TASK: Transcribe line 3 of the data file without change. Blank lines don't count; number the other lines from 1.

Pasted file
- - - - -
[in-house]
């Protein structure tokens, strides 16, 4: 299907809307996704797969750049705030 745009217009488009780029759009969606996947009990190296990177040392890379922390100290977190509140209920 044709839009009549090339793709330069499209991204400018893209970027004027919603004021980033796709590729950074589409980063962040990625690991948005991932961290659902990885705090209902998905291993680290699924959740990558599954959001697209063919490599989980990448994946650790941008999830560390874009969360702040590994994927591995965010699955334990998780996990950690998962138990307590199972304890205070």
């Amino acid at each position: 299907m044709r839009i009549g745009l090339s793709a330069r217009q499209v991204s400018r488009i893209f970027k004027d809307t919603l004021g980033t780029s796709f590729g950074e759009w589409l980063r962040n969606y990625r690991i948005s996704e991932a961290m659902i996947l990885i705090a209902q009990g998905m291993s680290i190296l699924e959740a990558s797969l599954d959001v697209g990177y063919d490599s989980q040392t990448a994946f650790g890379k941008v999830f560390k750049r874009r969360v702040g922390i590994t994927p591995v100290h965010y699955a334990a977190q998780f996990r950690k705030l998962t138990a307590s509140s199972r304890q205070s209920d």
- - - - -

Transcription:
């Amino acid at each position: 299907m044709r839009i009549g745009l090339s793709a330069r217009q499209v991204s400018r488009i893209f970027k004027d809307t919603l004021g980033t780029s796709f590729g950074e759009w589409l980063r962040n969606y990625r690991i948005s996704e991932a961290m659902i996947l990885i705090a209902q009990g998905m291993s680290i190296l699924e959740a990558s797969l599954d959001v697209g990177y063919d490599s989980q040392t990448a994946f650790g890379k941008v999830f560390k750049r874009r969360v702040g922390i590994t994927p591995v100290h965010y699955a334990a977190q998780f996990r950690k705030l998962t138990a307590s509140s199972r304890q205070s209920d």